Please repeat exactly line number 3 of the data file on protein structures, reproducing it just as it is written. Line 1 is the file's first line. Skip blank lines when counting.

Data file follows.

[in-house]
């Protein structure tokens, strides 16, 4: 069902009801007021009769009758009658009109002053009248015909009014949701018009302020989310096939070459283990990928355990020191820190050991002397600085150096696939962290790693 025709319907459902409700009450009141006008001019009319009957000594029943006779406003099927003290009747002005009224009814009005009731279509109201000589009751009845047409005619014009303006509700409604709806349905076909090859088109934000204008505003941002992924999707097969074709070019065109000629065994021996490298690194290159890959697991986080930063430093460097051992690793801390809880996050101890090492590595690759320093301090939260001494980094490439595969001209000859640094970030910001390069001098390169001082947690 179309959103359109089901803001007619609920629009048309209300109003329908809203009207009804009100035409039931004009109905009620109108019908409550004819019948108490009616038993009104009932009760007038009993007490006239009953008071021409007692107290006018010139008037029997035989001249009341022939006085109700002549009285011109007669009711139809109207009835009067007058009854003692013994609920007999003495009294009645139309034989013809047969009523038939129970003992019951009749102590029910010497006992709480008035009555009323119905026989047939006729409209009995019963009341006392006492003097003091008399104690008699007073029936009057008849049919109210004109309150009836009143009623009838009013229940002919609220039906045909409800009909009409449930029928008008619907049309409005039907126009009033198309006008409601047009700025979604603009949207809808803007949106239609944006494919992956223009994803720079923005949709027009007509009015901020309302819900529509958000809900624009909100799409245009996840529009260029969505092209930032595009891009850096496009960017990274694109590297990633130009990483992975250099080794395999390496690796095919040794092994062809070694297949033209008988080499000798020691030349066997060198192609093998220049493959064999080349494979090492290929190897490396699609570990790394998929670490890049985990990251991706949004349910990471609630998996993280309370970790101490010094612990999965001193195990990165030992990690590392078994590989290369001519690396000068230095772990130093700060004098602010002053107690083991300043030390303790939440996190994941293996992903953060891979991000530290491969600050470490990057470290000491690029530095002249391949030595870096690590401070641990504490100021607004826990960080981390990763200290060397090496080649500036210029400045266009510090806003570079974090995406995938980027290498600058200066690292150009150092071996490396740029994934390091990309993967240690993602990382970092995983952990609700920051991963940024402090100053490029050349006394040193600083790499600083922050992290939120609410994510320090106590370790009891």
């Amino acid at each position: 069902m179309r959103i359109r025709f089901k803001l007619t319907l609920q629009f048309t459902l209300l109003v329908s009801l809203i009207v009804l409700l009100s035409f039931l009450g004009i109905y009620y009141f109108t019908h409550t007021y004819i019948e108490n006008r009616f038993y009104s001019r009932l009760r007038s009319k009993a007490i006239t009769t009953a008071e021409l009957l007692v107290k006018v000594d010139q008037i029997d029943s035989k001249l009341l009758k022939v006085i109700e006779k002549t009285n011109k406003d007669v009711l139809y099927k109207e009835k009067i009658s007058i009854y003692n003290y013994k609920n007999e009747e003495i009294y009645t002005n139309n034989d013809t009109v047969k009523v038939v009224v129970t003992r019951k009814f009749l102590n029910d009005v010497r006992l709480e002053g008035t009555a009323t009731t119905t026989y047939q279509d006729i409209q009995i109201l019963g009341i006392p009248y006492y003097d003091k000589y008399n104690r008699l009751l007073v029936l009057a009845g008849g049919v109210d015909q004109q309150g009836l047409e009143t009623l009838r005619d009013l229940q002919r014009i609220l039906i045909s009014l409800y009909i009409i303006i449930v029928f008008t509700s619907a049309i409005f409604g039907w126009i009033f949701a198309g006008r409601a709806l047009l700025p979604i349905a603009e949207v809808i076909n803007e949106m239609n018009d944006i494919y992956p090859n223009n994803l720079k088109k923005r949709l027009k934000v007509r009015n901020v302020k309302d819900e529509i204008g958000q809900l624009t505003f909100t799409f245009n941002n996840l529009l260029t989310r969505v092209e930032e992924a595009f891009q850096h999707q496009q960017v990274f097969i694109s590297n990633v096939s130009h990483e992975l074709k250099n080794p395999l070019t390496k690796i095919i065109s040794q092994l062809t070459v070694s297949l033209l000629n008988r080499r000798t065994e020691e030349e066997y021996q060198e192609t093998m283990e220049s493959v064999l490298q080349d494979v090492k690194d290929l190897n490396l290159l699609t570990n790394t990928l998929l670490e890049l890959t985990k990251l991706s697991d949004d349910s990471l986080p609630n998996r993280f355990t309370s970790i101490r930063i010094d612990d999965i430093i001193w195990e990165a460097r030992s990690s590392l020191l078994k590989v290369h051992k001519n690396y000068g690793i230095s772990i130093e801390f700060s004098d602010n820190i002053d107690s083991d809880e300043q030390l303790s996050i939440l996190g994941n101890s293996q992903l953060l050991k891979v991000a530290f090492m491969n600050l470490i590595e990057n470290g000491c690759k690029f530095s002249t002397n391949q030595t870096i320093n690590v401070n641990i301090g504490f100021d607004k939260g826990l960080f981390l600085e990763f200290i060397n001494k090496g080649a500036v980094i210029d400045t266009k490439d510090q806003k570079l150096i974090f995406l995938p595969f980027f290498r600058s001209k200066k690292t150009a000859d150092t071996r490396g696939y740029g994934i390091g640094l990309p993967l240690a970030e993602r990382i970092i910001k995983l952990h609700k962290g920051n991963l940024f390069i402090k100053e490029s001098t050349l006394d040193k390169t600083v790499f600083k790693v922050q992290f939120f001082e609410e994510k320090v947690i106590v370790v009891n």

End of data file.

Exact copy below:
């Amino acid at each position: 069902m179309r959103i359109r025709f089901k803001l007619t319907l609920q629009f048309t459902l209300l109003v329908s009801l809203i009207v009804l409700l009100s035409f039931l009450g004009i109905y009620y009141f109108t019908h409550t007021y004819i019948e108490n006008r009616f038993y009104s001019r009932l009760r007038s009319k009993a007490i006239t009769t009953a008071e021409l009957l007692v107290k006018v000594d010139q008037i029997d029943s035989k001249l009341l009758k022939v006085i109700e006779k002549t009285n011109k406003d007669v009711l139809y099927k109207e009835k009067i009658s007058i009854y003692n003290y013994k609920n007999e009747e003495i009294y009645t002005n139309n034989d013809t009109v047969k009523v038939v009224v129970t003992r019951k009814f009749l102590n029910d009005v010497r006992l709480e002053g008035t009555a009323t009731t119905t026989y047939q279509d006729i409209q009995i109201l019963g009341i006392p009248y006492y003097d003091k000589y008399n104690r008699l009751l007073v029936l009057a009845g008849g049919v109210d015909q004109q309150g009836l047409e009143t009623l009838r005619d009013l229940q002919r014009i609220l039906i045909s009014l409800y009909i009409i303006i449930v029928f008008t509700s619907a049309i409005f409604g039907w126009i009033f949701a198309g006008r409601a709806l047009l700025p979604i349905a603009e949207v809808i076909n803007e949106m239609n018009d944006i494919y992956p090859n223009n994803l720079k088109k923005r949709l027009k934000v007509r009015n901020v302020k309302d819900e529509i204008g958000q809900l624009t505003f909100t799409f245009n941002n996840l529009l260029t989310r969505v092209e930032e992924a595009f891009q850096h999707q496009q960017v990274f097969i694109s590297n990633v096939s130009h990483e992975l074709k250099n080794p395999l070019t390496k690796i095919i065109s040794q092994l062809t070459v070694s297949l033209l000629n008988r080499r000798t065994e020691e030349e066997y021996q060198e192609t093998m283990e220049s493959v064999l490298q080349d494979v090492k690194d290929l190897n490396l290159l699609t570990n790394t990928l998929l670490e890049l890959t985990k990251l991706s697991d949004d349910s990471l986080p609630n998996r993280f355990t309370s970790i101490r930063i010094d612990d999965i430093i001193w195990e990165a460097r030992s990690s590392l020191l078994k590989v290369h051992k001519n690396y000068g690793i230095s772990i130093e801390f700060s004098d602010n820190i002053d107690s083991d809880e300043q030390l303790s996050i939440l996190g994941n101890s293996q992903l953060l050991k891979v991000a530290f090492m491969n600050l470490i590595e990057n470290g000491c690759k690029f530095s002249t002397n391949q030595t870096i320093n690590v401070n641990i301090g504490f100021d607004k939260g826990l960080f981390l600085e990763f200290i060397n001494k090496g080649a500036v980094i210029d400045t266009k490439d510090q806003k570079l150096i974090f995406l995938p595969f980027f290498r600058s001209k200066k690292t150009a000859d150092t071996r490396g696939y740029g994934i390091g640094l990309p993967l240690a970030e993602r990382i970092i910001k995983l952990h609700k962290g920051n991963l940024f390069i402090k100053e490029s001098t050349l006394d040193k390169t600083v790499f600083k790693v922050q992290f939120f001082e609410e994510k320090v947690i106590v370790v009891n």